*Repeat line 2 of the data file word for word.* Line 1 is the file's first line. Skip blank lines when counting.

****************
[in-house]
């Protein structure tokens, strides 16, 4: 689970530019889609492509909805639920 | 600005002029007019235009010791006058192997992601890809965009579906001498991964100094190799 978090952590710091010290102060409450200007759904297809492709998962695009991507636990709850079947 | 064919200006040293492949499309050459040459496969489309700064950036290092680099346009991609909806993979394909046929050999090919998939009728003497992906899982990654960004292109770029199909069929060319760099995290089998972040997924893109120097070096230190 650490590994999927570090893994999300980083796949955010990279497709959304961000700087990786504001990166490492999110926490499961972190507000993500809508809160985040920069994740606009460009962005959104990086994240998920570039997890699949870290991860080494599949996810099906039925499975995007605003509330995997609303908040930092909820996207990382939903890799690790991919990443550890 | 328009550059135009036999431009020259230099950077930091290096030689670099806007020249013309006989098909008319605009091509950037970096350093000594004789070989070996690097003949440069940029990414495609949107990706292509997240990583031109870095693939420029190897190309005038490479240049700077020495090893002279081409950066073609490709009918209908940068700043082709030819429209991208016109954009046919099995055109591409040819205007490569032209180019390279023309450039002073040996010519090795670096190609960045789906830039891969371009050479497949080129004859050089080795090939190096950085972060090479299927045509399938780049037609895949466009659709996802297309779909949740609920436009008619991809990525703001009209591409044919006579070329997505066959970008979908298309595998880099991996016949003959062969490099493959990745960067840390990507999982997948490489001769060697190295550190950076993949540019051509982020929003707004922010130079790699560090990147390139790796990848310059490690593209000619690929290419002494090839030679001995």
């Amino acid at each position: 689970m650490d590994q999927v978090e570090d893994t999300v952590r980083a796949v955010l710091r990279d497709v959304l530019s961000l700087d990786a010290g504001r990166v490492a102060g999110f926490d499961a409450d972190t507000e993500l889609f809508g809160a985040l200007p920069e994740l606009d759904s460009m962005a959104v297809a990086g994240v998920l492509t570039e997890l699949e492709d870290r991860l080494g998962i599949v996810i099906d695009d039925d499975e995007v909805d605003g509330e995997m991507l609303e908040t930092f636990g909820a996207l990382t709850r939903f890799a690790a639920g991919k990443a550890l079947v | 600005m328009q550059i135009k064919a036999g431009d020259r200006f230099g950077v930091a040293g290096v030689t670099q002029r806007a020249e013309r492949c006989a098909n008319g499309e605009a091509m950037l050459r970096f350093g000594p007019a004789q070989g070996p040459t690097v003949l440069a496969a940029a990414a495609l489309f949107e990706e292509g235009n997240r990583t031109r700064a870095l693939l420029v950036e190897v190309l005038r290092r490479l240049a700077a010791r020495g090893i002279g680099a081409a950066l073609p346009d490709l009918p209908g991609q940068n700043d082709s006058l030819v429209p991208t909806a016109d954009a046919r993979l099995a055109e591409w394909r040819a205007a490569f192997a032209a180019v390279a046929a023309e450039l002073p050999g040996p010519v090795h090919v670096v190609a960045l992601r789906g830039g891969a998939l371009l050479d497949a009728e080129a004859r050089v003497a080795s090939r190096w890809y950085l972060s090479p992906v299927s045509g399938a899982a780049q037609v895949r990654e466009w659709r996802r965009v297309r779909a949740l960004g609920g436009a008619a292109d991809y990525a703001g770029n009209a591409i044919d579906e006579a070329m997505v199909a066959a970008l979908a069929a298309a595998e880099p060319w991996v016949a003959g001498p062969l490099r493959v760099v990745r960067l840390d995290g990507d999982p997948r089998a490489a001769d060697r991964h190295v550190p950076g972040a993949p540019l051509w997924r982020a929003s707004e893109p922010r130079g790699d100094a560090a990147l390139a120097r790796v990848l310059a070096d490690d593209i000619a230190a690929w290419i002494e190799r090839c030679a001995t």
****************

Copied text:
């Protein structure tokens, strides 16, 4: 689970530019889609492509909805639920 | 600005002029007019235009010791006058192997992601890809965009579906001498991964100094190799 978090952590710091010290102060409450200007759904297809492709998962695009991507636990709850079947 | 064919200006040293492949499309050459040459496969489309700064950036290092680099346009991609909806993979394909046929050999090919998939009728003497992906899982990654960004292109770029199909069929060319760099995290089998972040997924893109120097070096230190 650490590994999927570090893994999300980083796949955010990279497709959304961000700087990786504001990166490492999110926490499961972190507000993500809508809160985040920069994740606009460009962005959104990086994240998920570039997890699949870290991860080494599949996810099906039925499975995007605003509330995997609303908040930092909820996207990382939903890799690790991919990443550890 | 328009550059135009036999431009020259230099950077930091290096030689670099806007020249013309006989098909008319605009091509950037970096350093000594004789070989070996690097003949440069940029990414495609949107990706292509997240990583031109870095693939420029190897190309005038490479240049700077020495090893002279081409950066073609490709009918209908940068700043082709030819429209991208016109954009046919099995055109591409040819205007490569032209180019390279023309450039002073040996010519090795670096190609960045789906830039891969371009050479497949080129004859050089080795090939190096950085972060090479299927045509399938780049037609895949466009659709996802297309779909949740609920436009008619991809990525703001009209591409044919006579070329997505066959970008979908298309595998880099991996016949003959062969490099493959990745960067840390990507999982997948490489001769060697190295550190950076993949540019051509982020929003707004922010130079790699560090990147390139790796990848310059490690593209000619690929290419002494090839030679001995």